Netanyahu in March postponed them after a nationwide strike paralyzed the country. The Knesset in July approved a bill that would, among other things, increase the government’s control over judicial appointments and diminish the Supreme Court’s ability to strike down laws.

Peer told the Blade the government over the last two months has tried “to threaten the heads of the protests, randomly calling people in for no apparent reason for investigations.”

“What happened in this specific case is that their attempt backfired and they were really caught by just bothering the public, just randomly calling people in,” she said. “It’s basically a practice that’s reserved for dark regimes and that’s what we’re dealing with here now, so now it feels like we save not only ourselves, but the police themselves from this government. It’s simply insane.”

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Middle East

LGBTQ-friendly bar attacked in Lebanese capital

Attacks against country’s LGBTQ and intersex community are increasing

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From left: An LGBTQ rights activist holds a Pride Flag at a protest in Beirut, Lebanon, a Pride flag flying at a home overlooking the Mediterranean. Photos courtesy of Beirut Pride/Los Angeles Blade photo montage)

Members of a Christian militant group Jnoud El-Rab, the so-called Soldiers of God, attacked patrons outside of a popular LGBTQ-friendly club and bar in the Lebanese capital of Beirut’s restaurant and entertainment neighborhood, Mar Mikhael, on Aug. 23.

A drag event was being held at the Om Bar Room, when the men from the anti-LGBTQ Jnoud El-Rab attacked. Multiple videos showed the men physically attacking patrons while yelling that LGBTQ people are “satanic” and have no place in Lebanon.

In the videos the men carrying out the attack can be heard shouting “We warned you, this is only the beginning,” and, “We will not allow the promotion of homosexuality in the land of God.”

he attack lasted more than an hour, with several people injured by militia members, according to Tarek Zeidan, the executive director of Helem, a Lebanese LGBTQ rights group.

“We had to assess whether it was safe to host the event, but we decided to go ahead because drag is a form of entertainment that is mainstream in Lebanon and had not yet been targeted,” one of the event organizers said.

Rasha Younes, a senior researcher for Human Rights Watch’s Lesbian, Gay, Bisexual and Transgender Rights Program reported:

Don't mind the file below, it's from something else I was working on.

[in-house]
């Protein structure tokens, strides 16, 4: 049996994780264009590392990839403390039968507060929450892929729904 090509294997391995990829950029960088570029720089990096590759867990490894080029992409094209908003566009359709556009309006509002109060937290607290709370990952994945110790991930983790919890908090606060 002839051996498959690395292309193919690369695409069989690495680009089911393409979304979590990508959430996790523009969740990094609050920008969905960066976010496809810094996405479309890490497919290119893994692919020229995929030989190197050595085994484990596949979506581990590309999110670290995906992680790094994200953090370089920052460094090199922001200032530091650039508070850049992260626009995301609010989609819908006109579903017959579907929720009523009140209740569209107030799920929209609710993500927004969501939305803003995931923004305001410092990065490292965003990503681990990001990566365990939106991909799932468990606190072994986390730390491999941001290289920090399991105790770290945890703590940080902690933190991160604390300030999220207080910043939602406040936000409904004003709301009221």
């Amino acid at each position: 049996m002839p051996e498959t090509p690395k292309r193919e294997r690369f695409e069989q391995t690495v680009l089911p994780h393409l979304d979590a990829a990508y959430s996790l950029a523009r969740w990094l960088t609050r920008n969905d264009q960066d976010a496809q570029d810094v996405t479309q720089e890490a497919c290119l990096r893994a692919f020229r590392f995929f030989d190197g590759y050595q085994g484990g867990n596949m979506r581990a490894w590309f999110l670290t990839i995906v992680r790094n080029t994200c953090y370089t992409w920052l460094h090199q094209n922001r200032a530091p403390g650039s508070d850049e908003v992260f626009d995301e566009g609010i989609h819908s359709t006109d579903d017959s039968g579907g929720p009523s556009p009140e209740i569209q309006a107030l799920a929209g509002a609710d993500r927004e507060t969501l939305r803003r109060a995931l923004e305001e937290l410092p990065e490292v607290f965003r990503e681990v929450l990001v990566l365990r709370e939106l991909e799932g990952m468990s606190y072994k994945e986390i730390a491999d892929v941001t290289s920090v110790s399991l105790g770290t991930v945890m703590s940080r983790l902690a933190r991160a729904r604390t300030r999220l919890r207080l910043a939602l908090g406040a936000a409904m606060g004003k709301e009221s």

“We stopped the show and had to hide behind the bar, lying down on the floor, breathless,” one of the performers told me. “The police stood on the side, watching, as the men were beating people.”

“There were a dozen men on motorcycles who attacked us. At least two of them had guns,” another performer said.

William Christoureporting for The New Arab, noted that the first appearance of the Soldiers of God, or Junoud al-Rub, in Arabic, was as a neighborhood watch group in Beirut’s Achrafieh neighborhood more than a year ago.

The group claimed to conduct patrols to ensure security in the area, especially in the wake of Lebanon’s 2019 economic meltdown.

The patrols were reminiscent of the practice of militias self-organizing during Lebanon’s civil war, where the country’s sectarian divisions were enforced by armed groups.

Soldiers of God quickly began employing violence against those who it said threatened Lebanese traditional values.

In June 2022, the group defaced a billboard in Achrafieh, which was decorated with flowers and an LGBTQ rainbow flag. Members then accused the LGBTQ community of promoting “satanism” and of kidnapping children.

The Christian extremist group numbers only around 150, but is infamous for its propensity for violence, the New Arab reported.

The owner of the bar told Amnesty International that when the Internal Security Forces (ISF) arrived at the scene, they prevented the aggressors from entering the bar and aided some guests in their attempts to leave the bar, but they did not stop the attack or arrest any of the assailants. 

In recent weeks, Lebanon’s political and religious leaders have intensified their campaign against the LGBTQ community, with the head of a prominent political party calling for LGBTQ people to be killed, the culture minister attempting to ban the movie “Barbie” on grounds that it ‘contradicted morals and values’ and requesting that the media use the term “sexual perversion” to describe homosexuality, and the education minister banning a board game in schools because it depicted a rainbow. 

“Last night’s attack on Madame Om, a bar considered to be a safe space for the LGBTI community, marked an alarming escalation in the attacks against LGBTI people that have followed troubling remarks by high-level politicians and religious figures. The authorities must ensure that the attackers are held accountable and demonstrate that such acts have no place in a country invested in upholding human rights,” said Aya Majzoub, Amnesty International’s deputy regional director for the Middle East and North Africa. 

“Lebanon’s constitution guarantees equality, free expression, and free assembly for everyone — and these rights must be respected. What happened at Madame Om last night offered an ominous sign of how the situation of the LGBTI people is deteriorating in the country,” Majzoub said. 

“The Lebanese authorities must immediately stop creating an environment conducive for discrimination and violence against the LGBTI community to be perpetuated. Crucially, the government should ensure that everyone is protected from violence, regardless of their gender identity or sexual orientation,” Majzoub added.